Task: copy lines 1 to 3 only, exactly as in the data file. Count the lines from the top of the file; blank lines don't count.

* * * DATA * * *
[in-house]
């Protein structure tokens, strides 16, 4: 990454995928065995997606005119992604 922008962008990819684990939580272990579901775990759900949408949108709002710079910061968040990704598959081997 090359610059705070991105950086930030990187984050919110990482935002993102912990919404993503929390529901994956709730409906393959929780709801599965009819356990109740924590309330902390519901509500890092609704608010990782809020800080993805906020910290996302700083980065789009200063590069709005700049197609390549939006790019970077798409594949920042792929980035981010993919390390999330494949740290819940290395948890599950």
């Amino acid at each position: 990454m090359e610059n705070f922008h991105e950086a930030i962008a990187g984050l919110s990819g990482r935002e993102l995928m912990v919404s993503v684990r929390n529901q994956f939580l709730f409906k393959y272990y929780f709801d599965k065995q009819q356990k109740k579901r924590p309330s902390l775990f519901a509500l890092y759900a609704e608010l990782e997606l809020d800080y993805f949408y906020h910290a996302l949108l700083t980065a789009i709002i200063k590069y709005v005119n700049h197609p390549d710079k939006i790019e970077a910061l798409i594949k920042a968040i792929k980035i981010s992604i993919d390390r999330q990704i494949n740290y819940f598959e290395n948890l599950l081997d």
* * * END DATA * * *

[in-house]
């Protein structure tokens, strides 16, 4: 990454995928065995997606005119992604 922008962008990819684990939580272990579901775990759900949408949108709002710079910061968040990704598959081997 090359610059705070991105950086930030990187984050919110990482935002993102912990919404993503929390529901994956709730409906393959929780709801599965009819356990109740924590309330902390519901509500890092609704608010990782809020800080993805906020910290996302700083980065789009200063590069709005700049197609390549939006790019970077798409594949920042792929980035981010993919390390999330494949740290819940290395948890599950």
């Amino acid at each position: 990454m090359e610059n705070f922008h991105e950086a930030i962008a990187g984050l919110s990819g990482r935002e993102l995928m912990v919404s993503v684990r929390n529901q994956f939580l709730f409906k393959y272990y929780f709801d599965k065995q009819q356990k109740k579901r924590p309330s902390l775990f519901a509500l890092y759900a609704e608010l990782e997606l809020d800080y993805f949408y906020h910290a996302l949108l700083t980065a789009i709002i200063k590069y709005v005119n700049h197609p390549d710079k939006i790019e970077a910061l798409i594949k920042a968040i792929k980035i981010s992604i993919d390390r999330q990704i494949n740290y819940f598959e290395n948890l599950l081997d």